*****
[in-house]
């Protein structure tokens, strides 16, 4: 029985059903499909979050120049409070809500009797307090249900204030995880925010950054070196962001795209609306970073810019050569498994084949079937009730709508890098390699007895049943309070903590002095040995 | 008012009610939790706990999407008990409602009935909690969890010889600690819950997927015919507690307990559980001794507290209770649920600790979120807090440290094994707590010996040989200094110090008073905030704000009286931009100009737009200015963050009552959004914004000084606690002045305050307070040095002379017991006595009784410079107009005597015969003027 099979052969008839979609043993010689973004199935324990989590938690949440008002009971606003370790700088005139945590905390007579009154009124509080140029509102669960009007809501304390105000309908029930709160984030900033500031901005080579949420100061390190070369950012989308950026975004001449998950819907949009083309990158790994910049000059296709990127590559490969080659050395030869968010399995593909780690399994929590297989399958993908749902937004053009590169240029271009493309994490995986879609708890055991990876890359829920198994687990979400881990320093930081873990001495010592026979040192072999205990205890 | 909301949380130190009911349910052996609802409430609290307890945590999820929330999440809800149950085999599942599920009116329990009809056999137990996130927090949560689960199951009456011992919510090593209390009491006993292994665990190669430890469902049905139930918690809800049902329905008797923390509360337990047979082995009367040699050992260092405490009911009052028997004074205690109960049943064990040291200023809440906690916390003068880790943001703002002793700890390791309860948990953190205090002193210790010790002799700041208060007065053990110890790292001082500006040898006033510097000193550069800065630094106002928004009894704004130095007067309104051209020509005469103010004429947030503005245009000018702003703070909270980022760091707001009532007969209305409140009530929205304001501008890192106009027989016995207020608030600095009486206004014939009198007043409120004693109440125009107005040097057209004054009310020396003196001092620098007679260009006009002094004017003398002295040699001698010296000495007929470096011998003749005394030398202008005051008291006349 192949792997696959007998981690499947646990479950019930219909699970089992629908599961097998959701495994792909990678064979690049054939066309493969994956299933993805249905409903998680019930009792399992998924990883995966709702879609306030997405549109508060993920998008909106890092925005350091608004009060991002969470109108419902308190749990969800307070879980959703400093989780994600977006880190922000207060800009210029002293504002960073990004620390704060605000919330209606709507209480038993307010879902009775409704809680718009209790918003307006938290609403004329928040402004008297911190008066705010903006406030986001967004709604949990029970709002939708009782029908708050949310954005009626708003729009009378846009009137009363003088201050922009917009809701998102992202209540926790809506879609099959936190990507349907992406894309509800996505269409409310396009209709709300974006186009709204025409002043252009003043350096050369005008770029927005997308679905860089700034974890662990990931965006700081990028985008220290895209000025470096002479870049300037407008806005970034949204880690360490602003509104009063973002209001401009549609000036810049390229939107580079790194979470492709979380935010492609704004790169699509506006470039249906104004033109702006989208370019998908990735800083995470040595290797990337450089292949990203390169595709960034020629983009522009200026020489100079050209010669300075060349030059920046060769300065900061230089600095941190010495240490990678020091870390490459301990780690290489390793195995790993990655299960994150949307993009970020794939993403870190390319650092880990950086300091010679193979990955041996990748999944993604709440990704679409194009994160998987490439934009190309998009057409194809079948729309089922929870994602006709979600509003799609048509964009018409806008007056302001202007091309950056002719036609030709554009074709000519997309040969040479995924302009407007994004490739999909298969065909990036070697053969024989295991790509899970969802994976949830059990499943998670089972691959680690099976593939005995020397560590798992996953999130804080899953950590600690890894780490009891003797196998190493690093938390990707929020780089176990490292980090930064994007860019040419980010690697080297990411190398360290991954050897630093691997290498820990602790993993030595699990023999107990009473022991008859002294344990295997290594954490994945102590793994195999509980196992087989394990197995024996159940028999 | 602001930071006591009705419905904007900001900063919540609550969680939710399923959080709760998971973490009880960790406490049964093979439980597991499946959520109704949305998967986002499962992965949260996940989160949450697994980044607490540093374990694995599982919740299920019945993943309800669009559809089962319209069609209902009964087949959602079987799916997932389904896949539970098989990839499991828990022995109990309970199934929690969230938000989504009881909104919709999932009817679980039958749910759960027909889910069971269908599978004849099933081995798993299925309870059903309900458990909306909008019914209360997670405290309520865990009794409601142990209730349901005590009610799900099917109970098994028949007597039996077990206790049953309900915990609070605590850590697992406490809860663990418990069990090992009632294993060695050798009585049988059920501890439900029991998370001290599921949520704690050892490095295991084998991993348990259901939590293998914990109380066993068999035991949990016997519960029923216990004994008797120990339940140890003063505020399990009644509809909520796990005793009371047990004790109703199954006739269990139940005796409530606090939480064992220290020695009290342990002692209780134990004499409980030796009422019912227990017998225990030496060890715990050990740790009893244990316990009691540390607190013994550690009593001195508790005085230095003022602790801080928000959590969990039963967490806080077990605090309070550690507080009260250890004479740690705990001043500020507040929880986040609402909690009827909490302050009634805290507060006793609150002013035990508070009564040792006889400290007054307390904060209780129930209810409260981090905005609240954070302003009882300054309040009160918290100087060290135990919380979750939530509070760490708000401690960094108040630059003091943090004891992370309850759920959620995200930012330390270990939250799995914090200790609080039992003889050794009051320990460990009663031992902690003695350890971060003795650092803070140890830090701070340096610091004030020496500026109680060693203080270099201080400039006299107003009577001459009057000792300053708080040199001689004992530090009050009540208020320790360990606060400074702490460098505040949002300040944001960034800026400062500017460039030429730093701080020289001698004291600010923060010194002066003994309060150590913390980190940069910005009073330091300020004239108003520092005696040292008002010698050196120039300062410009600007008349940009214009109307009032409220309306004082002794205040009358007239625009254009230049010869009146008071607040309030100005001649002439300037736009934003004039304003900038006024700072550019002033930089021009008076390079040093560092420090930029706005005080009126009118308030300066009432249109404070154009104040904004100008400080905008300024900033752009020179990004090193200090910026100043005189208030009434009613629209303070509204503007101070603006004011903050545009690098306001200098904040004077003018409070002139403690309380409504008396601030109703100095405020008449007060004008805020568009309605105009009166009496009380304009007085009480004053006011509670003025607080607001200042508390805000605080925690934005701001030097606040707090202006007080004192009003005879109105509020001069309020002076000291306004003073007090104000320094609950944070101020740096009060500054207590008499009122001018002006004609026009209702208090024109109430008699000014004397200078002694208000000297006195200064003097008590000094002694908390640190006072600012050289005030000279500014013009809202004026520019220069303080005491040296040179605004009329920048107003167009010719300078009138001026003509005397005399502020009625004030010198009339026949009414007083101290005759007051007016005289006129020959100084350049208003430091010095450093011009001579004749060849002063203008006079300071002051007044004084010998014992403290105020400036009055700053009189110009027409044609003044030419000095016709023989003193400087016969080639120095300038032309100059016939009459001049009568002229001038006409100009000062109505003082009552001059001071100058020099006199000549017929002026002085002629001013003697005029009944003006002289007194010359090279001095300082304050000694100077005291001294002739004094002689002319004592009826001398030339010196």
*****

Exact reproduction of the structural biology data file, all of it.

[in-house]
């Protein structure tokens, strides 16, 4: 029985059903499909979050120049409070809500009797307090249900204030995880925010950054070196962001795209609306970073810019050569498994084949079937009730709508890098390699007895049943309070903590002095040995 | 008012009610939790706990999407008990409602009935909690969890010889600690819950997927015919507690307990559980001794507290209770649920600790979120807090440290094994707590010996040989200094110090008073905030704000009286931009100009737009200015963050009552959004914004000084606690002045305050307070040095002379017991006595009784410079107009005597015969003027 099979052969008839979609043993010689973004199935324990989590938690949440008002009971606003370790700088005139945590905390007579009154009124509080140029509102669960009007809501304390105000309908029930709160984030900033500031901005080579949420100061390190070369950012989308950026975004001449998950819907949009083309990158790994910049000059296709990127590559490969080659050395030869968010399995593909780690399994929590297989399958993908749902937004053009590169240029271009493309994490995986879609708890055991990876890359829920198994687990979400881990320093930081873990001495010592026979040192072999205990205890 | 909301949380130190009911349910052996609802409430609290307890945590999820929330999440809800149950085999599942599920009116329990009809056999137990996130927090949560689960199951009456011992919510090593209390009491006993292994665990190669430890469902049905139930918690809800049902329905008797923390509360337990047979082995009367040699050992260092405490009911009052028997004074205690109960049943064990040291200023809440906690916390003068880790943001703002002793700890390791309860948990953190205090002193210790010790002799700041208060007065053990110890790292001082500006040898006033510097000193550069800065630094106002928004009894704004130095007067309104051209020509005469103010004429947030503005245009000018702003703070909270980022760091707001009532007969209305409140009530929205304001501008890192106009027989016995207020608030600095009486206004014939009198007043409120004693109440125009107005040097057209004054009310020396003196001092620098007679260009006009002094004017003398002295040699001698010296000495007929470096011998003749005394030398202008005051008291006349 192949792997696959007998981690499947646990479950019930219909699970089992629908599961097998959701495994792909990678064979690049054939066309493969994956299933993805249905409903998680019930009792399992998924990883995966709702879609306030997405549109508060993920998008909106890092925005350091608004009060991002969470109108419902308190749990969800307070879980959703400093989780994600977006880190922000207060800009210029002293504002960073990004620390704060605000919330209606709507209480038993307010879902009775409704809680718009209790918003307006938290609403004329928040402004008297911190008066705010903006406030986001967004709604949990029970709002939708009782029908708050949310954005009626708003729009009378846009009137009363003088201050922009917009809701998102992202209540926790809506879609099959936190990507349907992406894309509800996505269409409310396009209709709300974006186009709204025409002043252009003043350096050369005008770029927005997308679905860089700034974890662990990931965006700081990028985008220290895209000025470096002479870049300037407008806005970034949204880690360490602003509104009063973002209001401009549609000036810049390229939107580079790194979470492709979380935010492609704004790169699509506006470039249906104004033109702006989208370019998908990735800083995470040595290797990337450089292949990203390169595709960034020629983009522009200026020489100079050209010669300075060349030059920046060769300065900061230089600095941190010495240490990678020091870390490459301990780690290489390793195995790993990655299960994150949307993009970020794939993403870190390319650092880990950086300091010679193979990955041996990748999944993604709440990704679409194009994160998987490439934009190309998009057409194809079948729309089922929870994602006709979600509003799609048509964009018409806008007056302001202007091309950056002719036609030709554009074709000519997309040969040479995924302009407007994004490739999909298969065909990036070697053969024989295991790509899970969802994976949830059990499943998670089972691959680690099976593939005995020397560590798992996953999130804080899953950590600690890894780490009891003797196998190493690093938390990707929020780089176990490292980090930064994007860019040419980010690697080297990411190398360290991954050897630093691997290498820990602790993993030595699990023999107990009473022991008859002294344990295997290594954490994945102590793994195999509980196992087989394990197995024996159940028999 | 602001930071006591009705419905904007900001900063919540609550969680939710399923959080709760998971973490009880960790406490049964093979439980597991499946959520109704949305998967986002499962992965949260996940989160949450697994980044607490540093374990694995599982919740299920019945993943309800669009559809089962319209069609209902009964087949959602079987799916997932389904896949539970098989990839499991828990022995109990309970199934929690969230938000989504009881909104919709999932009817679980039958749910759960027909889910069971269908599978004849099933081995798993299925309870059903309900458990909306909008019914209360997670405290309520865990009794409601142990209730349901005590009610799900099917109970098994028949007597039996077990206790049953309900915990609070605590850590697992406490809860663990418990069990090992009632294993060695050798009585049988059920501890439900029991998370001290599921949520704690050892490095295991084998991993348990259901939590293998914990109380066993068999035991949990016997519960029923216990004994008797120990339940140890003063505020399990009644509809909520796990005793009371047990004790109703199954006739269990139940005796409530606090939480064992220290020695009290342990002692209780134990004499409980030796009422019912227990017998225990030496060890715990050990740790009893244990316990009691540390607190013994550690009593001195508790005085230095003022602790801080928000959590969990039963967490806080077990605090309070550690507080009260250890004479740690705990001043500020507040929880986040609402909690009827909490302050009634805290507060006793609150002013035990508070009564040792006889400290007054307390904060209780129930209810409260981090905005609240954070302003009882300054309040009160918290100087060290135990919380979750939530509070760490708000401690960094108040630059003091943090004891992370309850759920959620995200930012330390270990939250799995914090200790609080039992003889050794009051320990460990009663031992902690003695350890971060003795650092803070140890830090701070340096610091004030020496500026109680060693203080270099201080400039006299107003009577001459009057000792300053708080040199001689004992530090009050009540208020320790360990606060400074702490460098505040949002300040944001960034800026400062500017460039030429730093701080020289001698004291600010923060010194002066003994309060150590913390980190940069910005009073330091300020004239108003520092005696040292008002010698050196120039300062410009600007008349940009214009109307009032409220309306004082002794205040009358007239625009254009230049010869009146008071607040309030100005001649002439300037736009934003004039304003900038006024700072550019002033930089021009008076390079040093560092420090930029706005005080009126009118308030300066009432249109404070154009104040904004100008400080905008300024900033752009020179990004090193200090910026100043005189208030009434009613629209303070509204503007101070603006004011903050545009690098306001200098904040004077003018409070002139403690309380409504008396601030109703100095405020008449007060004008805020568009309605105009009166009496009380304009007085009480004053006011509670003025607080607001200042508390805000605080925690934005701001030097606040707090202006007080004192009003005879109105509020001069309020002076000291306004003073007090104000320094609950944070101020740096009060500054207590008499009122001018002006004609026009209702208090024109109430008699000014004397200078002694208000000297006195200064003097008590000094002694908390640190006072600012050289005030000279500014013009809202004026520019220069303080005491040296040179605004009329920048107003167009010719300078009138001026003509005397005399502020009625004030010198009339026949009414007083101290005759007051007016005289006129020959100084350049208003430091010095450093011009001579004749060849002063203008006079300071002051007044004084010998014992403290105020400036009055700053009189110009027409044609003044030419000095016709023989003193400087016969080639120095300038032309100059016939009459001049009568002229001038006409100009000062109505003082009552001059001071100058020099006199000549017929002026002085002629001013003697005029009944003006002289007194010359090279001095300082304050000694100077005291001294002739004094002689002319004592009826001398030339010196």